Academic journal article Brigham Young University Law Review

A Lawyer's Guide to the Second Amendment

Academic journal article Brigham Young University Law Review

A Lawyer's Guide to the Second Amendment

Article excerpt

Steven H. Gunn*

A well-regulated Militia, being necessary to the security of a free State, the right of the people to keep and bear Arms, shall not be infringed.

-U.S. CONST. amend. II.

I. INTRODUCTION

Few subjects in American jurisprudence have produced as much work by legal scholars, so little of which is of use to practicing attorneys, as the Second Amendment to the U.S. Constitution. The author learned first-hand of the volume of scholarly works on the Second Amendment when he spent an entire Saturday reading law review articles devoted to the subject only to find when the lights were turned out that he had perused less than a third of the articles written on the subject since 1980. And yet, as a practical matter, the author has never had a case in which the Second Amendment was remotely relevant and is personally acquainted with only one attorney in the State of Utah who has ever had such a case.

The few attorneys who will ever see a Second Amendment case will likely fall into one of the following categories: criminal attorneys in cases where the possession of a firearm is prohibited1 or acts as a penalty enhancer; government attorneys whose "clients" seek guidance in the drafting of gun control legislation or ordinances;2 attorneys whose clients sell or import firearms;3 and attorneys representing gun rights groups whose clients wish to participate in cases testing the validity of gun control statutes and ordinances.4 This Article is intended as a brief overview for practitioners embarking on their maiden voyage aboard the U.S.S. Second Amendment. Part II of the Article outlines the debate over the individual right and collective right interpretations of the Second Amendment. Part III discusses the landmark case of United States v. Miller. Part IV examines the future of Miller in light of recent Supreme Court cases. It also considers the Fourteenth Amendment as it relates to the Second Amendment and the probable analysis the Supreme Court would use if it were in fact to adopt an individual rights interpretation of the Second Amendment. The Article's message can be summed up by the advice that any attorney whose client seeks invalidation of a statute on Second Amendment grounds, should be careful to avoid a contingent fee arrangement. Legal academics can pontificate endlessly, but for nearly a century the courts have shown no signs of altering a very limited Second Amendment jurisprudence.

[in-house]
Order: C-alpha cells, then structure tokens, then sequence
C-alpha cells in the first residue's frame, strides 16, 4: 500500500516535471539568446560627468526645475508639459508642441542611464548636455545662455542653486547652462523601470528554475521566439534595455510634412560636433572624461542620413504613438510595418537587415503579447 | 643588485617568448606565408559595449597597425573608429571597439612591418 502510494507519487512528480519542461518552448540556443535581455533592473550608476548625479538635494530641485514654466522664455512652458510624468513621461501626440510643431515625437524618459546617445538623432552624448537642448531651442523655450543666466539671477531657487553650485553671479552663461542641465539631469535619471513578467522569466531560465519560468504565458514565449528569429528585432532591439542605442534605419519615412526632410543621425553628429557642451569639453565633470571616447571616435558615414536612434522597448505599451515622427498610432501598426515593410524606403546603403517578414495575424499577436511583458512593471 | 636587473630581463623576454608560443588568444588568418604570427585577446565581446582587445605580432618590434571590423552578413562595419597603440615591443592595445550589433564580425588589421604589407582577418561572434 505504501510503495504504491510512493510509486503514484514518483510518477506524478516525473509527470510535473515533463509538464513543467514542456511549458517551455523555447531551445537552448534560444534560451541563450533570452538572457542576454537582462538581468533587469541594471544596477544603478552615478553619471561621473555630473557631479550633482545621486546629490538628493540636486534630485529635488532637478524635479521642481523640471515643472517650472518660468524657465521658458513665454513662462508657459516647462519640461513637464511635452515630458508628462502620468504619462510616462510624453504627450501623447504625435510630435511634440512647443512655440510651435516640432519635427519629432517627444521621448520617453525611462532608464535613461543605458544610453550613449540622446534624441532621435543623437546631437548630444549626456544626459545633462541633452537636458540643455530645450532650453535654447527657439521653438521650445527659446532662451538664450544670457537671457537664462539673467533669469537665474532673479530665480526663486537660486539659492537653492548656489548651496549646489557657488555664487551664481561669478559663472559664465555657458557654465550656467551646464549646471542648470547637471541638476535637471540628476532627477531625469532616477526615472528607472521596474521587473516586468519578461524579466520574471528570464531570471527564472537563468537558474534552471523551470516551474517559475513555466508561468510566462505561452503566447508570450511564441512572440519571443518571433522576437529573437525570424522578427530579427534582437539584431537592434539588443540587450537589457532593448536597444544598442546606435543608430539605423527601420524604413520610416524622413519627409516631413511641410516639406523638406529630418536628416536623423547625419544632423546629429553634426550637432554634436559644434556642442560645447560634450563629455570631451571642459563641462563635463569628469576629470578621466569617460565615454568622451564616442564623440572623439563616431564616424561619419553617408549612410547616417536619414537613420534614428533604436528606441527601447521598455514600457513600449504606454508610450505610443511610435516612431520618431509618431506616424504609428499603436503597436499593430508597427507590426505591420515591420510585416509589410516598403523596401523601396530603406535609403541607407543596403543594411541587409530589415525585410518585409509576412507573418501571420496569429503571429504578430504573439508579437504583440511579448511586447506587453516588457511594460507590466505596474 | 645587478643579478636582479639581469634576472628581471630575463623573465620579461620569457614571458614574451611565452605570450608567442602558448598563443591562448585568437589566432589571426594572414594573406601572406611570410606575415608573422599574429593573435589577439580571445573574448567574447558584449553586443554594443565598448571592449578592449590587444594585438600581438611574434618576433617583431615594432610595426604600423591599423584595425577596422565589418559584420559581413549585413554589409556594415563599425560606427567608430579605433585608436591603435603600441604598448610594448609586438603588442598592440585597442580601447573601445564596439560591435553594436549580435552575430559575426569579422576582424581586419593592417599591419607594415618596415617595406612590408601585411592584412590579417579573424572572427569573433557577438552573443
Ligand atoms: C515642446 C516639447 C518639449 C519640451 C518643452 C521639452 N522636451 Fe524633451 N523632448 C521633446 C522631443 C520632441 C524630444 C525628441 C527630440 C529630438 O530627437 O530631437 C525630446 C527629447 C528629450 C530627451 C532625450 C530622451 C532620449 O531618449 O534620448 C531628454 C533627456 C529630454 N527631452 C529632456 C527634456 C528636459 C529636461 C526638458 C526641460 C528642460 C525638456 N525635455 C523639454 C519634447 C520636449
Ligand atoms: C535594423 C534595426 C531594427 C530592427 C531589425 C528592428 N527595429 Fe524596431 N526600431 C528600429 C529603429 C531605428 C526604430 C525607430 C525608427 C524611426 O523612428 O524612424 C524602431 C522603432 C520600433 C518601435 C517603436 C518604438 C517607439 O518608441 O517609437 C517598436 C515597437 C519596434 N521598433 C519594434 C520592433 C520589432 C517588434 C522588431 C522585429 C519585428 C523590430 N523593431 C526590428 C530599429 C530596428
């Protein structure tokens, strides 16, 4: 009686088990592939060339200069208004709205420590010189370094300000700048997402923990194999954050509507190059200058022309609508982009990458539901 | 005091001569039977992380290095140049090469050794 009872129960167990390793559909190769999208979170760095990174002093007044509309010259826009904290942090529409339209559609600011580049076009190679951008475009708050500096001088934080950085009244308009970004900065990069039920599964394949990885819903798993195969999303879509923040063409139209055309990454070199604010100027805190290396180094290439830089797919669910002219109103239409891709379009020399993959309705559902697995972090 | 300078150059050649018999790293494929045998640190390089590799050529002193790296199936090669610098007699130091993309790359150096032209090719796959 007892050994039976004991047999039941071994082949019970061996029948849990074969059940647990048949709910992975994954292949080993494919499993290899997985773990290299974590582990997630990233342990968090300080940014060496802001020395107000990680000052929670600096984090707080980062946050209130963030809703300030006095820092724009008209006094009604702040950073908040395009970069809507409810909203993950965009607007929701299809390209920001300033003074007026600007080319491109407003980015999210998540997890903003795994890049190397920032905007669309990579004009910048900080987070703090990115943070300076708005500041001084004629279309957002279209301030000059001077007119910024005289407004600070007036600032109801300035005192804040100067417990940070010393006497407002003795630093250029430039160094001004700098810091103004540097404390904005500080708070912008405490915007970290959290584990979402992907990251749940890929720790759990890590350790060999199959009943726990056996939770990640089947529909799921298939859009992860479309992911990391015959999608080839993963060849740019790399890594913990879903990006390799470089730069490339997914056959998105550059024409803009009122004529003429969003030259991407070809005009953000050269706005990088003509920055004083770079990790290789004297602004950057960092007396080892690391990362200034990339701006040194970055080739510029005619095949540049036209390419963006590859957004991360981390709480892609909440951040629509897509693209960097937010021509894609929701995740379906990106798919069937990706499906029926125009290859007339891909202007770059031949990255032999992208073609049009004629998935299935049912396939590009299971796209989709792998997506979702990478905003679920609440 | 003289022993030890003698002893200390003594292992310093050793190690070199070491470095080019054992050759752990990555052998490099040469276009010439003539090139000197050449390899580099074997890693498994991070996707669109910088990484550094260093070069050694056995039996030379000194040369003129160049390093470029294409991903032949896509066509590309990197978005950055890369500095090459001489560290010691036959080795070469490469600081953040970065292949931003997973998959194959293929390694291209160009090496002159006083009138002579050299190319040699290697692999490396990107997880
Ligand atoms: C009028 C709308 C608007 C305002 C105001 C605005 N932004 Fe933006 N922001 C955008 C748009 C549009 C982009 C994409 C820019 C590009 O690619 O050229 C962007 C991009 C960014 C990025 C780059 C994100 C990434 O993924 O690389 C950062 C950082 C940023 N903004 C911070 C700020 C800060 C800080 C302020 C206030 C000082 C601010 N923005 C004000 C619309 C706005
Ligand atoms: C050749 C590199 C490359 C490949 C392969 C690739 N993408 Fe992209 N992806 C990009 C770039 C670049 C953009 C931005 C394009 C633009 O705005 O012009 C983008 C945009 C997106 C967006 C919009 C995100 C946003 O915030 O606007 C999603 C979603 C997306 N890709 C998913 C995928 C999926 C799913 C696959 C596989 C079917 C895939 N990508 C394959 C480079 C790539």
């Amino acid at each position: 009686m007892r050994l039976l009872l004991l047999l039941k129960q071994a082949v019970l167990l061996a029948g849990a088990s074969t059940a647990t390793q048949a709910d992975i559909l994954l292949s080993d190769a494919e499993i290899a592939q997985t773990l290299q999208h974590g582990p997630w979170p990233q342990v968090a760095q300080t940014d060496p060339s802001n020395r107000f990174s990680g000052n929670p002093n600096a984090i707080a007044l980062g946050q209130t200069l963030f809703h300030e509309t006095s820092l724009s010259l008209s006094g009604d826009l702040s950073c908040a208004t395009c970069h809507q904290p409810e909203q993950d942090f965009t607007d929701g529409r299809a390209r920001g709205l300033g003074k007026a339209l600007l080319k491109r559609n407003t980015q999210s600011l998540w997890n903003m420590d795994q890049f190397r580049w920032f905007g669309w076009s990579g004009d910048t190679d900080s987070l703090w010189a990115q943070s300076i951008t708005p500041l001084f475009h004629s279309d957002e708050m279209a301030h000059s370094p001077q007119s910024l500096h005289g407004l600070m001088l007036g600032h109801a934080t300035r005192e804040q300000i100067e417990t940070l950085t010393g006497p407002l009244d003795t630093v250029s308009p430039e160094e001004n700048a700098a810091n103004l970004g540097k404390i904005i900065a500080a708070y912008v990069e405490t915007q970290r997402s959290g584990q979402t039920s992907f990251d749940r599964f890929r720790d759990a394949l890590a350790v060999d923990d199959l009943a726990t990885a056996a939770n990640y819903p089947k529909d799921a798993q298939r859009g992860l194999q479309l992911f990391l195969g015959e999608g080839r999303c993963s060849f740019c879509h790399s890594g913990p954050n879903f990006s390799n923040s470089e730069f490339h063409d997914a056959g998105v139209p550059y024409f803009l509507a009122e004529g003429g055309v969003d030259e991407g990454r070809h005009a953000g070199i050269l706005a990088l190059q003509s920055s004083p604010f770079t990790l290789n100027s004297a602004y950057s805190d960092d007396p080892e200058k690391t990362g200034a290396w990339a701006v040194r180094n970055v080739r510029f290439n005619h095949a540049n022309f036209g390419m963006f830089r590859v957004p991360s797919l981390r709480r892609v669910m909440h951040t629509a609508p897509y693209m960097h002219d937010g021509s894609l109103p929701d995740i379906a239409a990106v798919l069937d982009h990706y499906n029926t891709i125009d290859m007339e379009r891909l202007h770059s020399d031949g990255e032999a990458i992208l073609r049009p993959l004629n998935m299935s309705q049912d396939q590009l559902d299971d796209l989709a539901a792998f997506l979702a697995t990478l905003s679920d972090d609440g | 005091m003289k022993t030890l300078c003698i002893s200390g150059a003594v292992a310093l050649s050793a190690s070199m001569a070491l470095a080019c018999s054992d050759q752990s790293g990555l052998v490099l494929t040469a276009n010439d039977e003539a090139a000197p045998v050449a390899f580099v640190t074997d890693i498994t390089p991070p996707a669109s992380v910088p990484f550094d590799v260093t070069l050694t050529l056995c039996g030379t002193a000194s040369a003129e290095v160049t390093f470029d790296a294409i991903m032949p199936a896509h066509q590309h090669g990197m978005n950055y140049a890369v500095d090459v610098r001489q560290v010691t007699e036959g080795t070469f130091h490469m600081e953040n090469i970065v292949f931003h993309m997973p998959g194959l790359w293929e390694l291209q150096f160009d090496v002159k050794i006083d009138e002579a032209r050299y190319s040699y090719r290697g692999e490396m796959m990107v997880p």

II. THE INDIVIDUAL VS. COLLECTIVE RIGHT CONTROVERSY

The amount of articles and treatises dealing with the Second Amendment is testimony to the fact that its meaning is subject to disagreement. The Amendment is not a model of clarity. It is unclear what relationship the first clause-"a well regulated Militia being necessary to the security of a free State"5-has to the second clause-"the right of the people to keep and bear Arms, shall not be infringed."6 Indeed, the words within the clauses are also ambiguous: What do the expressions "well regulated," "Militia," "free State," and "keep and bear Arms" mean? Virtually every law review article written on the Second Amendment devotes considerable space to discussion of one or more of these expressions.7 In general, there are two major, mutually exclusive views of the Second Amendment: (1) that it guarantees an individual right to bear arms; and (2) that it protects the states from interference with their militias by the federal government (the collective right argument). Manning the barricades in the individual right camp are a majority of the contributors to Second Amendment literature, while the collective right forces consist of all judges who have written Second Amendment opinions in the last sixty years8 and a minority of the authors of books and articles on the subject.9

Given the large number of authors and publications that have dealt with the Second Amendment, it is not possible to summarize in a few sentences the shades of meaning and understanding that each author brings to the subject. …

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